• Structured cabling creates an organized cabling system that is easily understood by installers, network administrators, and any other technicians who work with cables. Cable management serves many purposes. First, it presents a neat and organized system that aids in isolating cabling problems. Second, best cabling practices protect the cables from physical damage and EMI, which greatly reduces the number of problems experienced. To assist in troubleshooting: All cables should be labelled at both ends, using a standard convention that indicates source and destination. All cable runs should be documented on the physical network topology diagram. All cable runs, both copper and fiber, should be tested end-to-end by sending a signal down the cable and measuring loss. Cabling standards specify a maximum distance for all cable types and network technologies. For example, the IEEE specifies that, for Fast Ethernet over unshielded twisted pair (UTP), the cable run from switch to host cannot be greater than 100 meters (approximately 328 ft). If the cable run is greater than the recommended length problems could occur with data communications, especially if the terminations at the ends of the cable are poorly completed. Documentation of the cable plan and testing are critical to network operations.
  • The telecommunications room is also referred to as a wiring closet or intermediate distribution facility (IDF). It contains the Access Layer networking devices and ideally maintains environmental conditions similar to the NOC, such as air conditioning and UPS. Many IDFs connect to a Main Distribution Facility (MDF) using an extended star design. The MDF is usually located in the NOC or centrally located within the building. MDFs are typically larger than IDFs. They house high-speed s witches, routers, and server farms. The central MDF switches may have enterprise servers and disk drives connected using gigabit copper links. IDFs contain lower-speed switches , APs, and hubs. The switches in the IDFs typically have large numbers of Fast Ethernet ports for users to connect at the Access Layer. The switches in the IDF usually connect to the switches in the MDF with Gigabit interfaces . This arrangement creates backbone connections, or uplinks. These backbone links, also called vertical cabling , may be copper or fiber-optic. Copper Gigabit or Fast Ethernet links are limited to a maximum of 100 meters and should use CAT5e or CAT6 UTP cable. Fiber-optic links can run much greater distances. d because they do not conduct electricity, they are immune to lightning strikes, EMI, RFI, and differential grounds. Fiber-optic links commonly interconnect buildings an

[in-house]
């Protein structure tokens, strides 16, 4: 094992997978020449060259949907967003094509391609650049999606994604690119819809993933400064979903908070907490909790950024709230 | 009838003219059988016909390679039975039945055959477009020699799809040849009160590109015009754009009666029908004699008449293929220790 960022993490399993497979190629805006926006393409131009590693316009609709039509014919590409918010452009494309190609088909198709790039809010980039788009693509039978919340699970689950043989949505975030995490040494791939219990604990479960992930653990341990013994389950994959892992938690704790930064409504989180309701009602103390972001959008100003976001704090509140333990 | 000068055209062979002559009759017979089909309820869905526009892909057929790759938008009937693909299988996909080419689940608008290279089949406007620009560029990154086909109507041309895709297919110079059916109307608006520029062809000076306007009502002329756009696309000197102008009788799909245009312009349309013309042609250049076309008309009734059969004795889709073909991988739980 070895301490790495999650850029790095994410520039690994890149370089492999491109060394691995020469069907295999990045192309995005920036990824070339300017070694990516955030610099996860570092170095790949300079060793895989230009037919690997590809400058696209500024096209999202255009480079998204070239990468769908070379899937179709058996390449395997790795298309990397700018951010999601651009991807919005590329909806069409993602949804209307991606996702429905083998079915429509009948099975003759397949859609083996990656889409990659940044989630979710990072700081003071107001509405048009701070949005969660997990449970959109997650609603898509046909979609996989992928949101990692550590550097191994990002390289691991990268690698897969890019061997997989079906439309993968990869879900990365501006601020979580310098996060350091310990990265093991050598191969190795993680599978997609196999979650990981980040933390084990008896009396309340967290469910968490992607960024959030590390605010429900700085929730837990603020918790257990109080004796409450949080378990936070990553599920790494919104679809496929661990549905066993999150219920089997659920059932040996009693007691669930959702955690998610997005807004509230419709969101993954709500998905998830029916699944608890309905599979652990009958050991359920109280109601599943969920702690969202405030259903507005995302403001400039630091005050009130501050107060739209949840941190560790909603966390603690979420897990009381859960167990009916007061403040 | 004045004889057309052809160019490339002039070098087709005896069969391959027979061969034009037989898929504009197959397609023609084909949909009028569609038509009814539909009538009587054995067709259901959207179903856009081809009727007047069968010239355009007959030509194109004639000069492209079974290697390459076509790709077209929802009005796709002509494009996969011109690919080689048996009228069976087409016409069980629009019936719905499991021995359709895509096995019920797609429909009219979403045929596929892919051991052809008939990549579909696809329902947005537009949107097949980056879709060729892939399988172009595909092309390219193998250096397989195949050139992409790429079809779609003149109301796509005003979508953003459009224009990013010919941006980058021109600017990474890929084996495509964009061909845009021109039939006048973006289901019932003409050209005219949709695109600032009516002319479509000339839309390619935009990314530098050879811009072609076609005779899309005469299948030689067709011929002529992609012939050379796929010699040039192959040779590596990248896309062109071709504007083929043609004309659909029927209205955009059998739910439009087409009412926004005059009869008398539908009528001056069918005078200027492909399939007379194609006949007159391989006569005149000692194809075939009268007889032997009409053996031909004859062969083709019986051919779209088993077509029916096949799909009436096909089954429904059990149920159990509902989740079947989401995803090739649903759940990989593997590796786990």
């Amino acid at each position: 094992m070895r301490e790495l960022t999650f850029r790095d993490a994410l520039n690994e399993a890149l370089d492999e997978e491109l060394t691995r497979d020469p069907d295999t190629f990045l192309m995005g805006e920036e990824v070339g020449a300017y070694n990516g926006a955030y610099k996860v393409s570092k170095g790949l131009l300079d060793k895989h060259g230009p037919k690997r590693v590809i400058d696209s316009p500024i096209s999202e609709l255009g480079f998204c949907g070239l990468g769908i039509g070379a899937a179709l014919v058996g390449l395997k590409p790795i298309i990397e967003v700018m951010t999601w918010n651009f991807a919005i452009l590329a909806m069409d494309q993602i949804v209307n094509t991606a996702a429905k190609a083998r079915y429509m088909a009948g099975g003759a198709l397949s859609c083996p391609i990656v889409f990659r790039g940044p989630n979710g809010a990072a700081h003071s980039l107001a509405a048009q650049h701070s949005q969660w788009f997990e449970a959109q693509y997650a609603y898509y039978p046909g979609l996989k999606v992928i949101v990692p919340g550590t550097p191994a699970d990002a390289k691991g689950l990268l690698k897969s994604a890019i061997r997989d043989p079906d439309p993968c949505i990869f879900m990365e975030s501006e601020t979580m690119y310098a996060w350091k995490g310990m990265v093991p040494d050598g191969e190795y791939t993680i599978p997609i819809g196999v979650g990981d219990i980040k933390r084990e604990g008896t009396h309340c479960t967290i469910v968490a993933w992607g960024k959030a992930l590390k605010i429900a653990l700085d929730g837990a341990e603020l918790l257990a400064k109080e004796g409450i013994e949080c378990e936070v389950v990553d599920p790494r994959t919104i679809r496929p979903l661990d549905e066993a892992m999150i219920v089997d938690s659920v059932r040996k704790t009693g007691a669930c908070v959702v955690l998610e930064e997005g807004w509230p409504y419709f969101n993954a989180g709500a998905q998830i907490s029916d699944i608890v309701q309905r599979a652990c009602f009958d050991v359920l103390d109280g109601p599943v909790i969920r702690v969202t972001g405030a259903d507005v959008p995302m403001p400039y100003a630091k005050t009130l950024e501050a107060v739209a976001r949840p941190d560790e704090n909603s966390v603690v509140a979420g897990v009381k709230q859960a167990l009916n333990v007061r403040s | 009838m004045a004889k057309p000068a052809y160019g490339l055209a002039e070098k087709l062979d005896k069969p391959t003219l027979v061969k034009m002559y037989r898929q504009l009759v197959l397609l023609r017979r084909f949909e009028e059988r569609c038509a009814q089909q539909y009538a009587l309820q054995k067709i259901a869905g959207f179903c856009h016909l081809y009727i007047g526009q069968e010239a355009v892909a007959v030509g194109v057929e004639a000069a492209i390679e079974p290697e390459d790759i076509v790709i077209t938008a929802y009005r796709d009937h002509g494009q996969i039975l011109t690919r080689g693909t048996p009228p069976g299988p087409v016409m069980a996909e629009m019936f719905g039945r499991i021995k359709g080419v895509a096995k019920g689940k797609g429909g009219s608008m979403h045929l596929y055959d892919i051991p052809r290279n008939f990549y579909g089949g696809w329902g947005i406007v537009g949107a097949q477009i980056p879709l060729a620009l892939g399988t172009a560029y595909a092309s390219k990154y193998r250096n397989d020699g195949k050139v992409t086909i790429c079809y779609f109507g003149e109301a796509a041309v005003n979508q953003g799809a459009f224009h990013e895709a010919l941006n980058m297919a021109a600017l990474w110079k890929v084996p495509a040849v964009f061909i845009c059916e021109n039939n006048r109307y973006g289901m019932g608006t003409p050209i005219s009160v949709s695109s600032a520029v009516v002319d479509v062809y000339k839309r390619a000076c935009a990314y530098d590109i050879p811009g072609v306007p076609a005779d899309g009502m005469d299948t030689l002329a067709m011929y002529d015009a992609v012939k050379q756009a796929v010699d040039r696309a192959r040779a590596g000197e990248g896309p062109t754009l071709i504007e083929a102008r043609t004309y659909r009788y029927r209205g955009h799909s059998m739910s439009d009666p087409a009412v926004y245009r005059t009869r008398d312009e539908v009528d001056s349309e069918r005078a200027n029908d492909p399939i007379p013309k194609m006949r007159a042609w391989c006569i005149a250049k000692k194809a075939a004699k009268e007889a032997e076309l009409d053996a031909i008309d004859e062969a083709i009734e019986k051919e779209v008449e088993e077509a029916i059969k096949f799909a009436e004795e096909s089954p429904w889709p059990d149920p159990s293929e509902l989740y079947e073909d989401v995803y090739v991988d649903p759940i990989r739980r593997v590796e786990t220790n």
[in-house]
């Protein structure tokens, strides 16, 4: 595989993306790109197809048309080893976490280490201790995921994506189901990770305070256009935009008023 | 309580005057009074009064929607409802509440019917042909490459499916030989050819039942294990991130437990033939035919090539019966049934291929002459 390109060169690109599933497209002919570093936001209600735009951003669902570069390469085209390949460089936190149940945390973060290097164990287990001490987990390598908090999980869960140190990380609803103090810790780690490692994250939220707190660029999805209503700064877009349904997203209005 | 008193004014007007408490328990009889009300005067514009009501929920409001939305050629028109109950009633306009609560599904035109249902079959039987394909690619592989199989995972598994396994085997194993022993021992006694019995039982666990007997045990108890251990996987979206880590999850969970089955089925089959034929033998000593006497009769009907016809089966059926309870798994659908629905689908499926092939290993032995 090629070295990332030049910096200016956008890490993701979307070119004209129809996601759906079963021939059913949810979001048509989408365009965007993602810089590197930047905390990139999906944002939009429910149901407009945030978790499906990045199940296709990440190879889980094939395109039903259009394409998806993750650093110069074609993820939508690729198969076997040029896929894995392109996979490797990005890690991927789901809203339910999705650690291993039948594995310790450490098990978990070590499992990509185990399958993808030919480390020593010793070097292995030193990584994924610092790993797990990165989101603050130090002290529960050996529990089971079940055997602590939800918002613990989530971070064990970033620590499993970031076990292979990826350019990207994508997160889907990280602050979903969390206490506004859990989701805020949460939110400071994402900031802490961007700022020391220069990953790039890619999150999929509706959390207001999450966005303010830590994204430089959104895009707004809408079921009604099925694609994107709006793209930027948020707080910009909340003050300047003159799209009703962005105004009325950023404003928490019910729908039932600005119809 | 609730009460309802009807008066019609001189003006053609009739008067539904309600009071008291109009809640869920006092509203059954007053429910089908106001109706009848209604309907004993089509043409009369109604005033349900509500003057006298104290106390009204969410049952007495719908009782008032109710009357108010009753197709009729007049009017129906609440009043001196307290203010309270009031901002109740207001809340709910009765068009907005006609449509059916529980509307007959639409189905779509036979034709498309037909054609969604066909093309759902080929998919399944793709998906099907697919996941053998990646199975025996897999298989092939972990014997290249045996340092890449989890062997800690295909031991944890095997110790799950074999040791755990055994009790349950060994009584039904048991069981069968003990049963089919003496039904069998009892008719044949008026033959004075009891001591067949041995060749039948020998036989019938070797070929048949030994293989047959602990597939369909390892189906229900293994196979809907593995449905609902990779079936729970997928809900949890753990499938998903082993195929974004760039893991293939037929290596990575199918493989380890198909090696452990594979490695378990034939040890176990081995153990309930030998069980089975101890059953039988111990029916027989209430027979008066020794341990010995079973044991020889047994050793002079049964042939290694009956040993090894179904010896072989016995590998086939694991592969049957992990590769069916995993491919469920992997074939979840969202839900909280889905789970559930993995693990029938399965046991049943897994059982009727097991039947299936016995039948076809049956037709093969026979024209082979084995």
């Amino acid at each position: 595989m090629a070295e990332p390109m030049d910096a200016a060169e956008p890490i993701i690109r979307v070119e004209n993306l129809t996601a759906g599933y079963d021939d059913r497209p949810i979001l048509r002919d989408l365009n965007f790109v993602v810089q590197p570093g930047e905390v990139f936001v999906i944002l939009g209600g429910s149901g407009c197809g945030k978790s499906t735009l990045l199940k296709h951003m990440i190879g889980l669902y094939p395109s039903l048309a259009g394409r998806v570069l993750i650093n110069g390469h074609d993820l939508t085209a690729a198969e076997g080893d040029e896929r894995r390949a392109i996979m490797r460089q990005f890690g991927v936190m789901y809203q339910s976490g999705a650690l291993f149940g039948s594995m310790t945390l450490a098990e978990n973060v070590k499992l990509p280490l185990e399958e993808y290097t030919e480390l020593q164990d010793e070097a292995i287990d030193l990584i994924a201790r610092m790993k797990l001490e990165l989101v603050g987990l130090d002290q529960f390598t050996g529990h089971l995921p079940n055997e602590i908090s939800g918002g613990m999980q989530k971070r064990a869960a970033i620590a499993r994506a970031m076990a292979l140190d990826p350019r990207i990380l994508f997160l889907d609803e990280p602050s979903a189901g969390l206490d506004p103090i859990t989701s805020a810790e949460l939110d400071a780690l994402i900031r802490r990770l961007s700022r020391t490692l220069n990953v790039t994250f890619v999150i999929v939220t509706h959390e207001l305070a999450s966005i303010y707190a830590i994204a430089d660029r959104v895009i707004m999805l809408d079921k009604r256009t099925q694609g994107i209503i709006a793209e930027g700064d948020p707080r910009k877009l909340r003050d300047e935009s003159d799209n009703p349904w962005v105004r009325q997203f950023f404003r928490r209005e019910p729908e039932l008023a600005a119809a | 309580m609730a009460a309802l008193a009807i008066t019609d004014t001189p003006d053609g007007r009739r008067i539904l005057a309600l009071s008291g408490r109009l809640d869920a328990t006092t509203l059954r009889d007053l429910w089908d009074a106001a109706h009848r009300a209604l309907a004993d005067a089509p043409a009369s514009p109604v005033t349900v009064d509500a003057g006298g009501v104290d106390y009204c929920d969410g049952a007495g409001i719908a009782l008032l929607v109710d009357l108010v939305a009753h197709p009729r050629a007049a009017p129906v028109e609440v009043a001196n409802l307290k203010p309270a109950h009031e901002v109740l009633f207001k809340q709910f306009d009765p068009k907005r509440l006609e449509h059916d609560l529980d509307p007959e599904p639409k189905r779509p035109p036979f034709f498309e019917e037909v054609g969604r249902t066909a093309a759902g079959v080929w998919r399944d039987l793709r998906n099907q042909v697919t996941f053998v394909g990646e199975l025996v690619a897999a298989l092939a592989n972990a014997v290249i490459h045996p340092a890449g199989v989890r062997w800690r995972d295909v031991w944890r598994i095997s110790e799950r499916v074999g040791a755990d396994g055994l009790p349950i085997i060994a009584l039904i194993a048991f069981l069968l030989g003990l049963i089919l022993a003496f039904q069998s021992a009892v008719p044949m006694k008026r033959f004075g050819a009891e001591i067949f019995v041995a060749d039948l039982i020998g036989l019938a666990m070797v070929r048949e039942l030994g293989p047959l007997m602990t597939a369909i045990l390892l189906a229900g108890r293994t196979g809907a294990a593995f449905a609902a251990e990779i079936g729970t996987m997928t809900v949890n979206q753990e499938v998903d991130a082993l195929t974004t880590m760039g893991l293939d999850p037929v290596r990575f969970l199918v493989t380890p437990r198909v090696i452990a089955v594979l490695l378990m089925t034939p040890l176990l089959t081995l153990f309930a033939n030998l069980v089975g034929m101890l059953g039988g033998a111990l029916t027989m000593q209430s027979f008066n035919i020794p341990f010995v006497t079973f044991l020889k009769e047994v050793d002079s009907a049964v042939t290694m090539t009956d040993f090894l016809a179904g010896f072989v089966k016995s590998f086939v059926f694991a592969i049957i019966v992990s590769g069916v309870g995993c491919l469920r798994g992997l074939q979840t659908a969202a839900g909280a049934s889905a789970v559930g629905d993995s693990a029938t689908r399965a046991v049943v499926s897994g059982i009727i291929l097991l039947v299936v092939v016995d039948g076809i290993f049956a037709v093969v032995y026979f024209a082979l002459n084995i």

• In addition to providing basic network access connectivity, it is becoming more common to provide power to end-user devices directly from the Ethernet switches in the telecommunications room . These devices include IP phones, access points, and surveillance cameras. These devices are powered using the PoE provides power to a device over the same twisted pair cable that carries data. This allows an IP phone, for instance, to be located on a desk IEEE 802.3af standard, Power over Ethernet, or PoE. without the need for a separate power cord or a power outlet. In order to support PoE devices such as the IP phone, the connecting switch must have PoE capability. PoE can also be provided by power injectors or PoE patch panels for those switches which do not support PoE.